Petrit Halilaj’s exhibition at the Zentrum Paul Klee forms part of a series of projects in New York, Runik (Kosovo), Bern and Turin in which the artist explores the history, identity and environment of his hometown in Kosovo. Halilaj is the laureate of the Mario Merz Prize 2018.
The exhibition revolves around the Kosovar village of Runik, where Halilaj grew up before fleeing with his parents to Albania in the wake of the Kosovo War. Halilaj explores the fact that the village of Runik, rebuilt after the war, is situated on top of one of the largest Neolithic settlements in Southeast Europe. Today, villagers still find Neolithic artefacts in the area, including pottery, ceremonial objects or figurines.
The artist’s current work is driven by the question of what cultural and social role these historical artefacts play in the community of Runik today, or what role they could potentially play in the future. In the absence of formal cultural infrastructure, knowledge about the distant past remains scarce. Instead, the historical artefacts from the past stimulate the popular imagination, and speculation about their origin is rife. By means of telling the curious history of these objects, Halilaj’s video installation The city roofs were so near that even a sleepwalking cat could pass over Runik without ever touching the ground (2017) offers a portrait of contemporary Runik, and, by extension, of Kosovo as a young nation yet uncertain about its history and identity.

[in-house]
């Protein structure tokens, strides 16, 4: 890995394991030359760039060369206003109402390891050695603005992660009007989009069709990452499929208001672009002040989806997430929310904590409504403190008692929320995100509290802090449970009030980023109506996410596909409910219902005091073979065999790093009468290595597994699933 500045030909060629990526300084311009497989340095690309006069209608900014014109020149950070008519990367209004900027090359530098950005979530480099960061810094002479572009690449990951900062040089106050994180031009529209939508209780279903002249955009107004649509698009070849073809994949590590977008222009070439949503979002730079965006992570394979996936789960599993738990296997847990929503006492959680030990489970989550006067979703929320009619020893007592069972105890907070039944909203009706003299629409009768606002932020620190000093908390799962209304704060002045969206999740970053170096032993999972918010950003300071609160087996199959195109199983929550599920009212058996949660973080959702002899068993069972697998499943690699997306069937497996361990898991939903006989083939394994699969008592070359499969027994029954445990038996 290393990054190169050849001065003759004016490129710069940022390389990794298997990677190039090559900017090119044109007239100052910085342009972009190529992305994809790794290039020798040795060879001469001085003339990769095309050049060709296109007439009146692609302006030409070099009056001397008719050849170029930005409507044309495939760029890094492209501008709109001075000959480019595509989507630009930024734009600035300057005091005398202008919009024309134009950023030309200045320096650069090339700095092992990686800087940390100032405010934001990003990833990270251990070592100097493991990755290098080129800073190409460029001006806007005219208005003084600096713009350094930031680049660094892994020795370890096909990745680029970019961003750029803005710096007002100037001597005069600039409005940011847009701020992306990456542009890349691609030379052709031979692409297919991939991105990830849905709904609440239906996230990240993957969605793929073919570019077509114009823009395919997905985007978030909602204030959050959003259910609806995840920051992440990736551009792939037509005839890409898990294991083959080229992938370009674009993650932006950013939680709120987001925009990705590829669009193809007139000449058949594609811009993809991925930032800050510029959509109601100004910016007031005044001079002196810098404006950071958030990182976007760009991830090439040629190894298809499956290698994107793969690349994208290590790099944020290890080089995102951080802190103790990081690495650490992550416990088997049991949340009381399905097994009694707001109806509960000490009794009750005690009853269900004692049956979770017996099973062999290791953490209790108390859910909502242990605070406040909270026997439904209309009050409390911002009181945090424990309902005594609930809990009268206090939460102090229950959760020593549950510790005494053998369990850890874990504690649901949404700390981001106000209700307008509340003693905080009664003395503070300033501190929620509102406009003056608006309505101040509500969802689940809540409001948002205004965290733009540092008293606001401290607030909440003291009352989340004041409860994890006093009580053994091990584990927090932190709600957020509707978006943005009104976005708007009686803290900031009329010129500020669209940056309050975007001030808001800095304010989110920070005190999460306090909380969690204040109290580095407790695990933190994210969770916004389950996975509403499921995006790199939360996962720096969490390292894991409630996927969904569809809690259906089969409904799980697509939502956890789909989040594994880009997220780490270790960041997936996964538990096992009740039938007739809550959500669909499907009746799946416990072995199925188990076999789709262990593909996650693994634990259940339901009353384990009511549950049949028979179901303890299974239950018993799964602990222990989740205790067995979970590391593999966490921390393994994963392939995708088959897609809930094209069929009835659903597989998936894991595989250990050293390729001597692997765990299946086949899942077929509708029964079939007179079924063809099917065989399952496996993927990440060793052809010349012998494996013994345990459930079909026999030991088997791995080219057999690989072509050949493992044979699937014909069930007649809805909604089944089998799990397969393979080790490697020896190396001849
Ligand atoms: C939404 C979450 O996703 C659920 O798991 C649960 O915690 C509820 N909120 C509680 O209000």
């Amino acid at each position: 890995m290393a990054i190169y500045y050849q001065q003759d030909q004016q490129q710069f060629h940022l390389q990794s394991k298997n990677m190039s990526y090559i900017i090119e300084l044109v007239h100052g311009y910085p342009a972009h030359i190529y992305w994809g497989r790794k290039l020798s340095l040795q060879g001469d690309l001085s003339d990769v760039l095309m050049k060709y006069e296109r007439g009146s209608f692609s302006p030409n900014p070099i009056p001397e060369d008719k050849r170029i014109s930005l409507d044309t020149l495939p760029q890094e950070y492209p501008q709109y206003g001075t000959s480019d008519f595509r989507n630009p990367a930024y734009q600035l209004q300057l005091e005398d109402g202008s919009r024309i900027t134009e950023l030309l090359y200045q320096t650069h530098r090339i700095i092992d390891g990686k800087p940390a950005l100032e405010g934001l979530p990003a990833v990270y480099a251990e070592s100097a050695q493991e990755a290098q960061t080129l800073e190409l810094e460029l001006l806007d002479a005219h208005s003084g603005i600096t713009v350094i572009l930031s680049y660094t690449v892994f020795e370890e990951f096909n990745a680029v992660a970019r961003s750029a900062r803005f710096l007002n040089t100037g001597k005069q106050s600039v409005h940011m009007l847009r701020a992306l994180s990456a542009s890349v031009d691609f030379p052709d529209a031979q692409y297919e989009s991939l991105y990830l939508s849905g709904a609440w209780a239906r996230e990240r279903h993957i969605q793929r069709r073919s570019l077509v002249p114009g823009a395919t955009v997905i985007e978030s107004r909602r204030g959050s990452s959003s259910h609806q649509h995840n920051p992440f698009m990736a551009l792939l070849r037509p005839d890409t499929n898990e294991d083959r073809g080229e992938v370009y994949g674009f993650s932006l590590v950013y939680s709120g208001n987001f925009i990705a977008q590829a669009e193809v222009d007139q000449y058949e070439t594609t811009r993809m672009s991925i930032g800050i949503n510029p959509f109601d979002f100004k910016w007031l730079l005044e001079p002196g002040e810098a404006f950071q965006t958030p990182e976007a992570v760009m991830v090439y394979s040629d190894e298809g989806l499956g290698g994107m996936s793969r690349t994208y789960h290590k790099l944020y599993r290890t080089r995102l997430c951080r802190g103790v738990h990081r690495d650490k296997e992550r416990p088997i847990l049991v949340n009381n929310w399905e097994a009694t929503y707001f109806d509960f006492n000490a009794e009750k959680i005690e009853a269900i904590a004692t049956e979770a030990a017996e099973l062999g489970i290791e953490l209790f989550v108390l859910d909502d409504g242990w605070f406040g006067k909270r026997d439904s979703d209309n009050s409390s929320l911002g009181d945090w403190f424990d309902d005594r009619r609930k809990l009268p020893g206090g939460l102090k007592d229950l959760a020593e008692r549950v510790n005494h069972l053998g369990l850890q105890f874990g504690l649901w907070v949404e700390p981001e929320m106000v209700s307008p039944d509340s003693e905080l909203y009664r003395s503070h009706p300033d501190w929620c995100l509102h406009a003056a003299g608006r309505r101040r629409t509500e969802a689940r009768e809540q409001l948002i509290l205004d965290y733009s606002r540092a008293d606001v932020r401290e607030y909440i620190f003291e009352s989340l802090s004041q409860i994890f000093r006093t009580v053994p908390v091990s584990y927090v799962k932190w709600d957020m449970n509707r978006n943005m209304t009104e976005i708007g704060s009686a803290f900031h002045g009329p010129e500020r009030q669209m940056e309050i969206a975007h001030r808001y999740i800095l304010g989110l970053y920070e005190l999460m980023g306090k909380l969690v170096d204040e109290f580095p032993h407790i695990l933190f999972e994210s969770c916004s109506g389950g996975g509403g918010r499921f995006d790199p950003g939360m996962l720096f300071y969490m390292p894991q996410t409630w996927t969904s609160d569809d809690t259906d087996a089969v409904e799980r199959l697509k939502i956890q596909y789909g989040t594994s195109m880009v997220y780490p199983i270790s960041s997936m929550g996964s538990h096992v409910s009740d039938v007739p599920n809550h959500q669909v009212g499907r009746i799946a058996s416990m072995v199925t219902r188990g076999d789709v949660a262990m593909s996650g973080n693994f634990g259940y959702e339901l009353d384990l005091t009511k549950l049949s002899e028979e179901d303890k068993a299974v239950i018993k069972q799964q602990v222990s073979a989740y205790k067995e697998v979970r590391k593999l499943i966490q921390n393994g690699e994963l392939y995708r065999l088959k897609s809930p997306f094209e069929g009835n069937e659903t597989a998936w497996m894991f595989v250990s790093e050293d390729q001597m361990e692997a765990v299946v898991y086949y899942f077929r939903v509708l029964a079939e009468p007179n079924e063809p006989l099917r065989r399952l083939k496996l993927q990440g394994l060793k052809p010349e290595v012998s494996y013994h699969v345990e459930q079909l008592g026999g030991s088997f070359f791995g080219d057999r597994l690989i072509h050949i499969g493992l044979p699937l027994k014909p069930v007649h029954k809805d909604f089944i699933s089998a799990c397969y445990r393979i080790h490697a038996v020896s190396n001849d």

In parallel to the exhibition, Halilaj is staging a major cultural event in the former (currently abandoned) cultural centre of Runik. Halilaj has invited numerous locals from the village to participate in this performative and participatory event that he has conceived as a spark (Shkrepëtima in Albanian) that he hopes will initiate the cultural and social development of the community. As part of the exhibition at the Zentrum Paul Klee, Halilaj will present drawings, conceptual studies and sculptures that he has produced in the context of the preparations for this event. Here, the objects from the Neolithic past are poetically activated and transformed into migrating birds and other species that travel, trespass borders, explore new habitats, and settle temporarily in different places – be that in Runik, New York, Bern or Turin.
As part of the exhibition opening, the artist and curator Leonardo Bigazzi will give a presentation on their research and activities in Runik.